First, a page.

Third, from a theoretical perspective, despite the fact that agency theory has been the main theoretical framework used to explain compensation issues, this framework has displayed inconsistencies in some family firm contexts (De Kok, Uhlaner, & Thurik, 2006; Schulze, Lubatkin, & Dino, 2003). This Special Issue encourages scholars exploring other more contextualized frameworks for explaining family firm compensation practices. In this vein, we would expect an increase on works built from a more family firm-idiosyncratic theoretical basis such as the extended agency approach (Schulze et al., 2001), the bifurcation bias framework (Verbeke & Kano, 2012), familiness (Habbershon, Williams, & MacMillan, 2003), socioemotional wealth approach (Gómez-Mejía, Haynes, Núñez-Nickel, Jacobson, & Moyano-Fuentes, 2007), and others, which may better fit the peculiarities to investigate compensation in family firms.
Thus, this Special Issue is an opportunity for future studies to fill these gaps and help advance our understanding of compensation and incentive policies in family firms. In this regard, we welcome theoretical and empirical studies that focus on, but are not limited to, the following questions and topics:
- How do family-business overlap characteristics help to explain the adoption of certain compensation policies in family firms? How do these policies impact on family employees’ and non-family employees’ attitudes and behaviors? Are these attitudes and behaviors functional or dysfunctional for family firms?
- How might the importance given to preserving family-centered noneconomic goals influence the design of compensation systems in family firms and, consequently, on employees’ perception of justice? Are there other characteristics from family, business, or business–family overlap that condition this influence?
- How does compensation dispersion affect employees’ attitudes and behaviors? What is considered “equity pay” among family and non-family employees in managerial and non-managerial levels?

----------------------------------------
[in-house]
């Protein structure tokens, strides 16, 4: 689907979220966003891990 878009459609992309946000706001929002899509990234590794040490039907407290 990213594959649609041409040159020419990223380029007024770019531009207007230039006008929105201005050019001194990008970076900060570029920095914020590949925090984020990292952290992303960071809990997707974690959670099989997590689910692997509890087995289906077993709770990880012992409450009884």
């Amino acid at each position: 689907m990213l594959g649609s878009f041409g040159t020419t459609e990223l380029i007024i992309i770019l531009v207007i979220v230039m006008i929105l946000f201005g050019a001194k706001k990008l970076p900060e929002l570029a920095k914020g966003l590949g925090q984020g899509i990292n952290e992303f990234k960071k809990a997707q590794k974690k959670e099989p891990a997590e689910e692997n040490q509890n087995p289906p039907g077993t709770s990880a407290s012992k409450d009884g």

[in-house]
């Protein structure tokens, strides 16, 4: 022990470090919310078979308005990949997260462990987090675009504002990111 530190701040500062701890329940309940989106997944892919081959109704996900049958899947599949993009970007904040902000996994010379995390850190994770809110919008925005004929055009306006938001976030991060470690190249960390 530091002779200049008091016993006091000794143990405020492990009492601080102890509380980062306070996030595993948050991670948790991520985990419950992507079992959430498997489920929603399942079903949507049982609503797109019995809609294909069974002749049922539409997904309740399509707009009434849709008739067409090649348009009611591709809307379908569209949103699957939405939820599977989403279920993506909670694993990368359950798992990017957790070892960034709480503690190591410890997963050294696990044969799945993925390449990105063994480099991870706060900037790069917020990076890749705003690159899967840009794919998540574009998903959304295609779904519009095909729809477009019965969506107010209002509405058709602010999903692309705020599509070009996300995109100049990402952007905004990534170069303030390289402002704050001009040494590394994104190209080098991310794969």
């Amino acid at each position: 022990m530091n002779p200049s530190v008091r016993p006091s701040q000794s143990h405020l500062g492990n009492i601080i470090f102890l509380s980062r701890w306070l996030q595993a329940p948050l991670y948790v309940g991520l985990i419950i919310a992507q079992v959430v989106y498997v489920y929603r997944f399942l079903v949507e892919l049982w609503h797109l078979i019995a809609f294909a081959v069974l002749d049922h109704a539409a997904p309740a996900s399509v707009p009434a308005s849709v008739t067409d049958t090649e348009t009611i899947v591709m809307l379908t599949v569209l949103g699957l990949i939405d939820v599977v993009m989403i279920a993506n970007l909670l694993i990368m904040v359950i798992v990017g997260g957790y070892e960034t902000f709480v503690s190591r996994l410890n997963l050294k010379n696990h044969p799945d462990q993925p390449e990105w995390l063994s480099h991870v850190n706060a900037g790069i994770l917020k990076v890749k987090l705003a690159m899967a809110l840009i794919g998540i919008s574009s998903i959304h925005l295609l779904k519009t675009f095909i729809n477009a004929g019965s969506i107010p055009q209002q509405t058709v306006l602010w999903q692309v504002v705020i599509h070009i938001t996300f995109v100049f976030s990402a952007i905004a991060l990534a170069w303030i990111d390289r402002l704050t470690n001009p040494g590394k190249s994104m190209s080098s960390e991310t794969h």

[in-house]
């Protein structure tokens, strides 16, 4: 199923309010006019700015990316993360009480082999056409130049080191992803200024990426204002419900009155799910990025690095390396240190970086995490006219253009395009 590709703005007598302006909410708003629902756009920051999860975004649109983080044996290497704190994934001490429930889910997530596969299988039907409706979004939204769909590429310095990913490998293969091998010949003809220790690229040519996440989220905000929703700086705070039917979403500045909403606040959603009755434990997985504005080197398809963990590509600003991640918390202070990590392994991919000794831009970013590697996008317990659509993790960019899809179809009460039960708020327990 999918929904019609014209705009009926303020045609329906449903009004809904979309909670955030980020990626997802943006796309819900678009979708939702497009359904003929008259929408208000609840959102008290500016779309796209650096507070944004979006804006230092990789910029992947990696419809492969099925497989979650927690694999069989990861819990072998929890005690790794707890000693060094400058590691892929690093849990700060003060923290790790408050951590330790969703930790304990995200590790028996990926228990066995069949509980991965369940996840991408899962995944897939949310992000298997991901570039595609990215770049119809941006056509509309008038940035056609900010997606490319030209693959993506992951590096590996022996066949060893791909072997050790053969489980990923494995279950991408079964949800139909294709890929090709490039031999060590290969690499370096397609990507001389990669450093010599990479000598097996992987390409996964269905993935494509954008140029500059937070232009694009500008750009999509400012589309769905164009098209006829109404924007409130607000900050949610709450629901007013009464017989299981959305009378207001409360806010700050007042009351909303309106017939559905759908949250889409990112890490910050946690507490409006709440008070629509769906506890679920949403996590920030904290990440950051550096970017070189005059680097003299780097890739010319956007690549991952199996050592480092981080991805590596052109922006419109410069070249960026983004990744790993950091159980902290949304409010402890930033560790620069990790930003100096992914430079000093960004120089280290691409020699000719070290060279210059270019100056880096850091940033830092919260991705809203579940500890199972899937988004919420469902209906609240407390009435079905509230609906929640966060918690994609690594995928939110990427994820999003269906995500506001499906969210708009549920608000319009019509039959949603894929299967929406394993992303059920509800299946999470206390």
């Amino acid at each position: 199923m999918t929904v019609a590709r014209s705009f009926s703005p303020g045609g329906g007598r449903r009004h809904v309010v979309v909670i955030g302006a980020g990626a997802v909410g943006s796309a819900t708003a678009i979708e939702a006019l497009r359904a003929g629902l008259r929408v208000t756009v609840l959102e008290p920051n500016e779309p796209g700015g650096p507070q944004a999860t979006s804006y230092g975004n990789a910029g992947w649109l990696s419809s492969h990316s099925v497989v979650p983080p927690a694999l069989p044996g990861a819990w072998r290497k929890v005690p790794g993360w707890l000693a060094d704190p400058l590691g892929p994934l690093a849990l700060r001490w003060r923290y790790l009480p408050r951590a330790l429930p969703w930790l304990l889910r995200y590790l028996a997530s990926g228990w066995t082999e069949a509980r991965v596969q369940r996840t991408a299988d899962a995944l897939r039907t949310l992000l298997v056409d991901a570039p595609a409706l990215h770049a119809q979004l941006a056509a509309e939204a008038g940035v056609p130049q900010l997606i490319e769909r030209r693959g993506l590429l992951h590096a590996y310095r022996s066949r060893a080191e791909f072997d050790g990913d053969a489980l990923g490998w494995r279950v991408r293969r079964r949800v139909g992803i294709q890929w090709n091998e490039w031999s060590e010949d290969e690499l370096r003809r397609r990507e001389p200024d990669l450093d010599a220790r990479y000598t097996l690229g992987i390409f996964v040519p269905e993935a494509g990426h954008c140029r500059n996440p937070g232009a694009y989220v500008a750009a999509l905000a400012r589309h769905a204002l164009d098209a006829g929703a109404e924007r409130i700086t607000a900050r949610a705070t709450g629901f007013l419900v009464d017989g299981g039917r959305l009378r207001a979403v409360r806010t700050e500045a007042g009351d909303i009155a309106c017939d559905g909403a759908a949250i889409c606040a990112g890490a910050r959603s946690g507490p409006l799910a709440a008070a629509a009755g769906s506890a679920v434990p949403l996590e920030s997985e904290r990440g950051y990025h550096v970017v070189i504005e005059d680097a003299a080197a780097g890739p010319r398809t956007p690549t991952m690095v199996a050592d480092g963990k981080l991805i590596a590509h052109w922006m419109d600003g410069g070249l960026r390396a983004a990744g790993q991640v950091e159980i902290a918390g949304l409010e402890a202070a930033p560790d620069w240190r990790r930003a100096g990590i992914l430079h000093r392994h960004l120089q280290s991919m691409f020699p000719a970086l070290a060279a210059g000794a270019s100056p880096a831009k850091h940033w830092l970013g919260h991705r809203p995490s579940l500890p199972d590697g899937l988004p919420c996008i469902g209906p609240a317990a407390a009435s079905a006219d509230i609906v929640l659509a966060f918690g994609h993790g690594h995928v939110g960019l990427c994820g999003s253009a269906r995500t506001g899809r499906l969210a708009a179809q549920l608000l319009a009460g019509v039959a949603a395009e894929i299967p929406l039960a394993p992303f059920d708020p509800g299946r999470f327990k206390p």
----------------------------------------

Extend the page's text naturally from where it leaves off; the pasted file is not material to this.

- What are the compensation and incentive policies consequences of the achievement of economic and non-economic goals in family firms? Are these policies beneficial or harmful?
- How do formal and informal governance mechanisms and structures affect the effectiveness of employee compensation design in family firms?
- How do institutional, social, and cultural contingencies influence the design of compensation and incentives in family firms? Is the relationship among family control and formal compensation policies contingent upon different contexts?
- How do the interests, needs, and dynamics of the owing family interact with specific firm strategies in influencing compensation policies?
- What is the potential for non-family executives to influence the adoption of compensation and incentive policies in family firms for both family and non-family employees?
- How do family science theories help to explain how families affect compensation and incentive policies in family business?
After an initial selection of submitted work based on fit with the Special Issue, a selected set of papers will go through a peer-reviewing process. There is no publishing fee, as with all papers in the Special Issue.
For questions regarding this Special Issue, please contact any of the Guest Editors.
Astrachan, J. H., & Kolenko, T. A. (1994). A neglected factor explaining family business success: human resource practices. Family Business Review, 7(3), 251–262.
Berrone, P., Makri, M., & Gómez-Mejía, L. R. (2008). Executive compensation in North American high-technology firms: A contextual approach. The International Journal of Human Resource Management, 19(8), 1534–1552.
Carlson, D. S., Upton, N., & Seaman, S. (2006). The Impact of Human Resource Practices and Compensation Design on Performance: An Analysis of Family-Owned SMEs. Journal of Small Business Management, 44(4), 531–543.